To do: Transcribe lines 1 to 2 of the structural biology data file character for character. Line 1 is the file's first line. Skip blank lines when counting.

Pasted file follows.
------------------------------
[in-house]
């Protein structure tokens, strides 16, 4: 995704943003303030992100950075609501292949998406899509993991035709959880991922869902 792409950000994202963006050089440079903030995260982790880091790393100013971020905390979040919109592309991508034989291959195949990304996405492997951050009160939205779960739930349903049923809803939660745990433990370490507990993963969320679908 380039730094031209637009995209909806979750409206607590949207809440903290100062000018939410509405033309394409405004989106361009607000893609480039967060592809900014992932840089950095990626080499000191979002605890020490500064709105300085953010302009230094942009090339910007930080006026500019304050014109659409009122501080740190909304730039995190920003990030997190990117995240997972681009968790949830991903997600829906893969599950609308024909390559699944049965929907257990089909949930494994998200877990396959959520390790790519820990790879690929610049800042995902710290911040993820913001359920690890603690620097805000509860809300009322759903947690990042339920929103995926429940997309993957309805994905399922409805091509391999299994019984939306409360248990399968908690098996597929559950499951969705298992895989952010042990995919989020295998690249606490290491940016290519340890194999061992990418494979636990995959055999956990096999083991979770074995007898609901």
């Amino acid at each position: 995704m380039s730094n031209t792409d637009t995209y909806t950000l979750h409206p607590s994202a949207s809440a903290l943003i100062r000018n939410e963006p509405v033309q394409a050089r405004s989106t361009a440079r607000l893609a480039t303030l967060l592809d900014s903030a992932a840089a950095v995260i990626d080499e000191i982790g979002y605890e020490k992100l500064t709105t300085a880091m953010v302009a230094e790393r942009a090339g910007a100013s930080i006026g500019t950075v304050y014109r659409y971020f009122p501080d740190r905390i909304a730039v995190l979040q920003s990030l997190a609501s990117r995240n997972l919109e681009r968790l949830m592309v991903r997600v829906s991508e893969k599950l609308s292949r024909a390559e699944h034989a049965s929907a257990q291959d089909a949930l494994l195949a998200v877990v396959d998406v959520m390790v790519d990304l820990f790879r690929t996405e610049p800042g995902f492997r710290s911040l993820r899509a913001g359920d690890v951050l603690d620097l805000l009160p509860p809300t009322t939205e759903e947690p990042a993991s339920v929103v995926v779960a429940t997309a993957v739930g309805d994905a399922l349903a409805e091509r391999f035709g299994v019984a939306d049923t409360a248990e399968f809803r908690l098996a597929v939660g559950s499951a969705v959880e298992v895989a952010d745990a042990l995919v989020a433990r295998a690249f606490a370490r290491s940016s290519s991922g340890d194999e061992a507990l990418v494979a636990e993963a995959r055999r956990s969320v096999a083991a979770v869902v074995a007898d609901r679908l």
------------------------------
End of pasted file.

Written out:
[in-house]
């Protein structure tokens, strides 16, 4: 995704943003303030992100950075609501292949998406899509993991035709959880991922869902 792409950000994202963006050089440079903030995260982790880091790393100013971020905390979040919109592309991508034989291959195949990304996405492997951050009160939205779960739930349903049923809803939660745990433990370490507990993963969320679908 380039730094031209637009995209909806979750409206607590949207809440903290100062000018939410509405033309394409405004989106361009607000893609480039967060592809900014992932840089950095990626080499000191979002605890020490500064709105300085953010302009230094942009090339910007930080006026500019304050014109659409009122501080740190909304730039995190920003990030997190990117995240997972681009968790949830991903997600829906893969599950609308024909390559699944049965929907257990089909949930494994998200877990396959959520390790790519820990790879690929610049800042995902710290911040993820913001359920690890603690620097805000509860809300009322759903947690990042339920929103995926429940997309993957309805994905399922409805091509391999299994019984939306409360248990399968908690098996597929559950499951969705298992895989952010042990995919989020295998690249606490290491940016290519340890194999061992990418494979636990995959055999956990096999083991979770074995007898609901």